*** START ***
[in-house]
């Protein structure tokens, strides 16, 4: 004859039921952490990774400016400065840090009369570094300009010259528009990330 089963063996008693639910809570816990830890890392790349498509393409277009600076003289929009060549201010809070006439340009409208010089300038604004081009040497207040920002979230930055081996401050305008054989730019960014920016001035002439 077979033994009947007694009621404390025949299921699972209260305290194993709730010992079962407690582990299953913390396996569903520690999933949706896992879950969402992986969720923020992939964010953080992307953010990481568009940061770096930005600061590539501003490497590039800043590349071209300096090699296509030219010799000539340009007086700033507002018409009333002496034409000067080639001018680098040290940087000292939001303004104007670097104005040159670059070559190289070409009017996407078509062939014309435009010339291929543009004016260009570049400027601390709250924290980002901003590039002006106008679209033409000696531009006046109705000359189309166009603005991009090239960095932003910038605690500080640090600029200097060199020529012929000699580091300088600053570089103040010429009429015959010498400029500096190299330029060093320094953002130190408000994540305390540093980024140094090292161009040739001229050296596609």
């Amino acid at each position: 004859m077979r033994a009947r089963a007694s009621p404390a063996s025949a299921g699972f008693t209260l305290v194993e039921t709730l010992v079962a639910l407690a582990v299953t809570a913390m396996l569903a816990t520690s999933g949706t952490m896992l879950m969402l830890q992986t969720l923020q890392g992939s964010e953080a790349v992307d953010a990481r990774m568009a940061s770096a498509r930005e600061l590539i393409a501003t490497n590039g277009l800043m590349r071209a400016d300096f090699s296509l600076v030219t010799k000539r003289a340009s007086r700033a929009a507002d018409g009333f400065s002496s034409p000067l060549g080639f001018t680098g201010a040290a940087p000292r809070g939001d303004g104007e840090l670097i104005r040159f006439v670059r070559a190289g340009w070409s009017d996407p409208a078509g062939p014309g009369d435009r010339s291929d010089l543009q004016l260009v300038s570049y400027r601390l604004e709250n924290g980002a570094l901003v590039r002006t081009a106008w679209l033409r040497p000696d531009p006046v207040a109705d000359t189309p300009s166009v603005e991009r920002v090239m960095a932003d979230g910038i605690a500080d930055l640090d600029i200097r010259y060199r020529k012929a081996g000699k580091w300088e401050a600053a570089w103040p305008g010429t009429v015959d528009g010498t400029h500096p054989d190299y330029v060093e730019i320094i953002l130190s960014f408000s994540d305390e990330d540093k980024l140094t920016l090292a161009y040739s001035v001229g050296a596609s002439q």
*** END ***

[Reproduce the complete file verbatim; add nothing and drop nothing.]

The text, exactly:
[in-house]
């Protein structure tokens, strides 16, 4: 004859039921952490990774400016400065840090009369570094300009010259528009990330 089963063996008693639910809570816990830890890392790349498509393409277009600076003289929009060549201010809070006439340009409208010089300038604004081009040497207040920002979230930055081996401050305008054989730019960014920016001035002439 077979033994009947007694009621404390025949299921699972209260305290194993709730010992079962407690582990299953913390396996569903520690999933949706896992879950969402992986969720923020992939964010953080992307953010990481568009940061770096930005600061590539501003490497590039800043590349071209300096090699296509030219010799000539340009007086700033507002018409009333002496034409000067080639001018680098040290940087000292939001303004104007670097104005040159670059070559190289070409009017996407078509062939014309435009010339291929543009004016260009570049400027601390709250924290980002901003590039002006106008679209033409000696531009006046109705000359189309166009603005991009090239960095932003910038605690500080640090600029200097060199020529012929000699580091300088600053570089103040010429009429015959010498400029500096190299330029060093320094953002130190408000994540305390540093980024140094090292161009040739001229050296596609």
């Amino acid at each position: 004859m077979r033994a009947r089963a007694s009621p404390a063996s025949a299921g699972f008693t209260l305290v194993e039921t709730l010992v079962a639910l407690a582990v299953t809570a913390m396996l569903a816990t520690s999933g949706t952490m896992l879950m969402l830890q992986t969720l923020q890392g992939s964010e953080a790349v992307d953010a990481r990774m568009a940061s770096a498509r930005e600061l590539i393409a501003t490497n590039g277009l800043m590349r071209a400016d300096f090699s296509l600076v030219t010799k000539r003289a340009s007086r700033a929009a507002d018409g009333f400065s002496s034409p000067l060549g080639f001018t680098g201010a040290a940087p000292r809070g939001d303004g104007e840090l670097i104005r040159f006439v670059r070559a190289g340009w070409s009017d996407p409208a078509g062939p014309g009369d435009r010339s291929d010089l543009q004016l260009v300038s570049y400027r601390l604004e709250n924290g980002a570094l901003v590039r002006t081009a106008w679209l033409r040497p000696d531009p006046v207040a109705d000359t189309p300009s166009v603005e991009r920002v090239m960095a932003d979230g910038i605690a500080d930055l640090d600029i200097r010259y060199r020529k012929a081996g000699k580091w300088e401050a600053a570089w103040p305008g010429t009429v015959d528009g010498t400029h500096p054989d190299y330029v060093e730019i320094i953002l130190s960014f408000s994540d305390e990330d540093k980024l140094t920016l090292a161009y040739s001035v001229g050296a596609s002439q």